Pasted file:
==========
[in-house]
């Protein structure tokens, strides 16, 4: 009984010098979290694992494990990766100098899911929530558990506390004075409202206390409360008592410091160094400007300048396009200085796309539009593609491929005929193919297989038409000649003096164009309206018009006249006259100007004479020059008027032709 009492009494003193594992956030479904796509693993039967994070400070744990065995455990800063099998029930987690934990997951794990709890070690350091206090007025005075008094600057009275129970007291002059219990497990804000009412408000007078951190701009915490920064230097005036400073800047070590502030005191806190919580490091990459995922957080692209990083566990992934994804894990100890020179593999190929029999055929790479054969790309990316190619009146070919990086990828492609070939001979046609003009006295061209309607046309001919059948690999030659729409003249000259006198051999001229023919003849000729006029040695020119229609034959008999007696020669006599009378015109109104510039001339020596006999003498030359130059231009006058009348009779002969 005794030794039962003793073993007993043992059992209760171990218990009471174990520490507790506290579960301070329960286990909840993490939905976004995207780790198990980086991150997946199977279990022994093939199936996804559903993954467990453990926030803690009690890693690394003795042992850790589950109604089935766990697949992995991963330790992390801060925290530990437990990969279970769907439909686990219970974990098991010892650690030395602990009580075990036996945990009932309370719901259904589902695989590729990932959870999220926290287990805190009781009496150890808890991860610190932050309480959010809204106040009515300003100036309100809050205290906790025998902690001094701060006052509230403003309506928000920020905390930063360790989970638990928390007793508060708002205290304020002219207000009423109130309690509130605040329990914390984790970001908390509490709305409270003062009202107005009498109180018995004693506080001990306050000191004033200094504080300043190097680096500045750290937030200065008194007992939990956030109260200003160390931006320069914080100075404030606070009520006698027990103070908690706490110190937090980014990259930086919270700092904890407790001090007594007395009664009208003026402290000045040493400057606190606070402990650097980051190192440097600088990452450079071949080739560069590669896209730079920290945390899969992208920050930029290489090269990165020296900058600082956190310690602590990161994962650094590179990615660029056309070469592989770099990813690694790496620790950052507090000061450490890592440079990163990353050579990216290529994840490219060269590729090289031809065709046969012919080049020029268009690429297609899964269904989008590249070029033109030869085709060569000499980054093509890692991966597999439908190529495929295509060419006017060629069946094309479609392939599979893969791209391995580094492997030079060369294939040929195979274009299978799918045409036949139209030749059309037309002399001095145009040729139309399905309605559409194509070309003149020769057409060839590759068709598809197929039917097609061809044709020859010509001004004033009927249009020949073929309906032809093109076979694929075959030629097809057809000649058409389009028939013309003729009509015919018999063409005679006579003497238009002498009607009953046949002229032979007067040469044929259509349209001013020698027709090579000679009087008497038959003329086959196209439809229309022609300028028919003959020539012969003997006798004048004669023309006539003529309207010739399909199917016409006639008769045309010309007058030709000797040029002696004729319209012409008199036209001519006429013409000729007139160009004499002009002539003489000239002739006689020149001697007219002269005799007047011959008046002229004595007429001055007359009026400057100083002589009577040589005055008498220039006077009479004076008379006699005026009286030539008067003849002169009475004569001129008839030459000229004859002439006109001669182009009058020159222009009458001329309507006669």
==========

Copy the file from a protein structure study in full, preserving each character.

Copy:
[in-house]
């Protein structure tokens, strides 16, 4: 009984010098979290694992494990990766100098899911929530558990506390004075409202206390409360008592410091160094400007300048396009200085796309539009593609491929005929193919297989038409000649003096164009309206018009006249006259100007004479020059008027032709 009492009494003193594992956030479904796509693993039967994070400070744990065995455990800063099998029930987690934990997951794990709890070690350091206090007025005075008094600057009275129970007291002059219990497990804000009412408000007078951190701009915490920064230097005036400073800047070590502030005191806190919580490091990459995922957080692209990083566990992934994804894990100890020179593999190929029999055929790479054969790309990316190619009146070919990086990828492609070939001979046609003009006295061209309607046309001919059948690999030659729409003249000259006198051999001229023919003849000729006029040695020119229609034959008999007696020669006599009378015109109104510039001339020596006999003498030359130059231009006058009348009779002969 005794030794039962003793073993007993043992059992209760171990218990009471174990520490507790506290579960301070329960286990909840993490939905976004995207780790198990980086991150997946199977279990022994093939199936996804559903993954467990453990926030803690009690890693690394003795042992850790589950109604089935766990697949992995991963330790992390801060925290530990437990990969279970769907439909686990219970974990098991010892650690030395602990009580075990036996945990009932309370719901259904589902695989590729990932959870999220926290287990805190009781009496150890808890991860610190932050309480959010809204106040009515300003100036309100809050205290906790025998902690001094701060006052509230403003309506928000920020905390930063360790989970638990928390007793508060708002205290304020002219207000009423109130309690509130605040329990914390984790970001908390509490709305409270003062009202107005009498109180018995004693506080001990306050000191004033200094504080300043190097680096500045750290937030200065008194007992939990956030109260200003160390931006320069914080100075404030606070009520006698027990103070908690706490110190937090980014990259930086919270700092904890407790001090007594007395009664009208003026402290000045040493400057606190606070402990650097980051190192440097600088990452450079071949080739560069590669896209730079920290945390899969992208920050930029290489090269990165020296900058600082956190310690602590990161994962650094590179990615660029056309070469592989770099990813690694790496620790950052507090000061450490890592440079990163990353050579990216290529994840490219060269590729090289031809065709046969012919080049020029268009690429297609899964269904989008590249070029033109030869085709060569000499980054093509890692991966597999439908190529495929295509060419006017060629069946094309479609392939599979893969791209391995580094492997030079060369294939040929195979274009299978799918045409036949139209030749059309037309002399001095145009040729139309399905309605559409194509070309003149020769057409060839590759068709598809197929039917097609061809044709020859010509001004004033009927249009020949073929309906032809093109076979694929075959030629097809057809000649058409389009028939013309003729009509015919018999063409005679006579003497238009002498009607009953046949002229032979007067040469044929259509349209001013020698027709090579000679009087008497038959003329086959196209439809229309022609300028028919003959020539012969003997006798004048004669023309006539003529309207010739399909199917016409006639008769045309010309007058030709000797040029002696004729319209012409008199036209001519006429013409000729007139160009004499002009002539003489000239002739006689020149001697007219002269005799007047011959008046002229004595007429001055007359009026400057100083002589009577040589005055008498220039006077009479004076008379006699005026009286030539008067003849002169009475004569001129008839030459000229004859002439006109001669182009009058020159222009009458001329309507006669």